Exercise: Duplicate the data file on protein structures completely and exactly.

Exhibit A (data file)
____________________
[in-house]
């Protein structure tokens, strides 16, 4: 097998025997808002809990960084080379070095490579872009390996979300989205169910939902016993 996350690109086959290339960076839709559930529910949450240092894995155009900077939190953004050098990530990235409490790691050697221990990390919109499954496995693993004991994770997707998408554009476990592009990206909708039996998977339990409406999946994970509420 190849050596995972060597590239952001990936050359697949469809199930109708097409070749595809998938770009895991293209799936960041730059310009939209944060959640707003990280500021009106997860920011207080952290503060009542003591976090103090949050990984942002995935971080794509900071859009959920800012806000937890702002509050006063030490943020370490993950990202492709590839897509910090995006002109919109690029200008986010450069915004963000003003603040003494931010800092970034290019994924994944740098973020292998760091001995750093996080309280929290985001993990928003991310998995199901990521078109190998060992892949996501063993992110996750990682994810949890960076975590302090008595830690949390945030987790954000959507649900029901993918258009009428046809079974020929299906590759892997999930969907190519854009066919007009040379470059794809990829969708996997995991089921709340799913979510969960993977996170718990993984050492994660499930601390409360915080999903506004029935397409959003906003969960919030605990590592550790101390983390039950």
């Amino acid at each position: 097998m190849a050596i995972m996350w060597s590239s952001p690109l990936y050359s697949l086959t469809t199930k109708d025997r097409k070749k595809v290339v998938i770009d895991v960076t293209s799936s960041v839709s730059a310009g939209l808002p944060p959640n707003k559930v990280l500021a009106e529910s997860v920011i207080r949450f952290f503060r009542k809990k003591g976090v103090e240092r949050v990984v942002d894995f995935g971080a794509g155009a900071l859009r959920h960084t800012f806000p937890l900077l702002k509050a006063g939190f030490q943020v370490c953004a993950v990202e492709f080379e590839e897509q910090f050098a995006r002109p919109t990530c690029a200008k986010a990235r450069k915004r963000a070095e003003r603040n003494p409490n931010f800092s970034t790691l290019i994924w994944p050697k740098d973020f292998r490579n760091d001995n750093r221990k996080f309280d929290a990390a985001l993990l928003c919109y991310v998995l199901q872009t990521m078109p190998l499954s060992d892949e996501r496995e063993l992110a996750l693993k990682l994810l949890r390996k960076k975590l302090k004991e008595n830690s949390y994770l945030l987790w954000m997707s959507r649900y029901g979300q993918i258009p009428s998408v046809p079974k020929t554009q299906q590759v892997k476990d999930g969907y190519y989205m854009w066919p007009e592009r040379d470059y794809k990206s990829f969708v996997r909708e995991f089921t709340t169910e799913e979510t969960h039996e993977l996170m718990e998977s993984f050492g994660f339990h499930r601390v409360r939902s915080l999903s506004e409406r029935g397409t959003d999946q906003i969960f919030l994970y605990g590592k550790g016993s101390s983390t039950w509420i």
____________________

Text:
[in-house]
């Protein structure tokens, strides 16, 4: 097998025997808002809990960084080379070095490579872009390996979300989205169910939902016993 996350690109086959290339960076839709559930529910949450240092894995155009900077939190953004050098990530990235409490790691050697221990990390919109499954496995693993004991994770997707998408554009476990592009990206909708039996998977339990409406999946994970509420 190849050596995972060597590239952001990936050359697949469809199930109708097409070749595809998938770009895991293209799936960041730059310009939209944060959640707003990280500021009106997860920011207080952290503060009542003591976090103090949050990984942002995935971080794509900071859009959920800012806000937890702002509050006063030490943020370490993950990202492709590839897509910090995006002109919109690029200008986010450069915004963000003003603040003494931010800092970034290019994924994944740098973020292998760091001995750093996080309280929290985001993990928003991310998995199901990521078109190998060992892949996501063993992110996750990682994810949890960076975590302090008595830690949390945030987790954000959507649900029901993918258009009428046809079974020929299906590759892997999930969907190519854009066919007009040379470059794809990829969708996997995991089921709340799913979510969960993977996170718990993984050492994660499930601390409360915080999903506004029935397409959003906003969960919030605990590592550790101390983390039950």
């Amino acid at each position: 097998m190849a050596i995972m996350w060597s590239s952001p690109l990936y050359s697949l086959t469809t199930k109708d025997r097409k070749k595809v290339v998938i770009d895991v960076t293209s799936s960041v839709s730059a310009g939209l808002p944060p959640n707003k559930v990280l500021a009106e529910s997860v920011i207080r949450f952290f503060r009542k809990k003591g976090v103090e240092r949050v990984v942002d894995f995935g971080a794509g155009a900071l859009r959920h960084t800012f806000p937890l900077l702002k509050a006063g939190f030490q943020v370490c953004a993950v990202e492709f080379e590839e897509q910090f050098a995006r002109p919109t990530c690029a200008k986010a990235r450069k915004r963000a070095e003003r603040n003494p409490n931010f800092s970034t790691l290019i994924w994944p050697k740098d973020f292998r490579n760091d001995n750093r221990k996080f309280d929290a990390a985001l993990l928003c919109y991310v998995l199901q872009t990521m078109p190998l499954s060992d892949e996501r496995e063993l992110a996750l693993k990682l994810l949890r390996k960076k975590l302090k004991e008595n830690s949390y994770l945030l987790w954000m997707s959507r649900y029901g979300q993918i258009p009428s998408v046809p079974k020929t554009q299906q590759v892997k476990d999930g969907y190519y989205m854009w066919p007009e592009r040379d470059y794809k990206s990829f969708v996997r909708e995991f089921t709340t169910e799913e979510t969960h039996e993977l996170m718990e998977s993984f050492g994660f339990h499930r601390v409360r939902s915080l999903s506004e409406r029935g397409t959003d999946q906003i969960f919030l994970y605990g590592k550790g016993s101390s983390t039950w509420i």